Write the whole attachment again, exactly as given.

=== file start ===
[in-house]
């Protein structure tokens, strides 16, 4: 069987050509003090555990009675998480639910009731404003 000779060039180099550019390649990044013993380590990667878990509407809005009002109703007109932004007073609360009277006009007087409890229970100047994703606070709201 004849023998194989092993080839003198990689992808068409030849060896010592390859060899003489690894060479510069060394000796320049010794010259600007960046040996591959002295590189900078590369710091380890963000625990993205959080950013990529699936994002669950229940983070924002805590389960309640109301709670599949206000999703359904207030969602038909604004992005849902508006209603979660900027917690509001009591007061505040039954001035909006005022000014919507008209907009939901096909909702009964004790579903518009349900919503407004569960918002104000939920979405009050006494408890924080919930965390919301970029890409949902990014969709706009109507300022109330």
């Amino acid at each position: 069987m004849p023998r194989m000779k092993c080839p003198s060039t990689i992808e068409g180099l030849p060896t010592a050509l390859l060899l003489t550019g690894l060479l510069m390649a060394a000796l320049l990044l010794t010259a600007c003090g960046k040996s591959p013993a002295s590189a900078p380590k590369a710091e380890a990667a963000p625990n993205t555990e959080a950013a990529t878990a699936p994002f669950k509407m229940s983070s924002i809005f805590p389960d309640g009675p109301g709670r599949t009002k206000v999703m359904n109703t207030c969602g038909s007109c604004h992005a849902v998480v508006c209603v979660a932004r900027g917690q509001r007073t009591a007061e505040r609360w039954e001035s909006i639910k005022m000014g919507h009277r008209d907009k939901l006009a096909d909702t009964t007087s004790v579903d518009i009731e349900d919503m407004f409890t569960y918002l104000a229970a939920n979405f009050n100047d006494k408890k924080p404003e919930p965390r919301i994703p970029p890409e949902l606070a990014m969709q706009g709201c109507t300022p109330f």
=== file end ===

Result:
[in-house]
């Protein structure tokens, strides 16, 4: 069987050509003090555990009675998480639910009731404003 000779060039180099550019390649990044013993380590990667878990509407809005009002109703007109932004007073609360009277006009007087409890229970100047994703606070709201 004849023998194989092993080839003198990689992808068409030849060896010592390859060899003489690894060479510069060394000796320049010794010259600007960046040996591959002295590189900078590369710091380890963000625990993205959080950013990529699936994002669950229940983070924002805590389960309640109301709670599949206000999703359904207030969602038909604004992005849902508006209603979660900027917690509001009591007061505040039954001035909006005022000014919507008209907009939901096909909702009964004790579903518009349900919503407004569960918002104000939920979405009050006494408890924080919930965390919301970029890409949902990014969709706009109507300022109330």
């Amino acid at each position: 069987m004849p023998r194989m000779k092993c080839p003198s060039t990689i992808e068409g180099l030849p060896t010592a050509l390859l060899l003489t550019g690894l060479l510069m390649a060394a000796l320049l990044l010794t010259a600007c003090g960046k040996s591959p013993a002295s590189a900078p380590k590369a710091e380890a990667a963000p625990n993205t555990e959080a950013a990529t878990a699936p994002f669950k509407m229940s983070s924002i809005f805590p389960d309640g009675p109301g709670r599949t009002k206000v999703m359904n109703t207030c969602g038909s007109c604004h992005a849902v998480v508006c209603v979660a932004r900027g917690q509001r007073t009591a007061e505040r609360w039954e001035s909006i639910k005022m000014g919507h009277r008209d907009k939901l006009a096909d909702t009964t007087s004790v579903d518009i009731e349900d919503m407004f409890t569960y918002l104000a229970a939920n979405f009050n100047d006494k408890k924080p404003e919930p965390r919301i994703p970029p890409e949902l606070a990014m969709q706009g709201c109507t300022p109330f």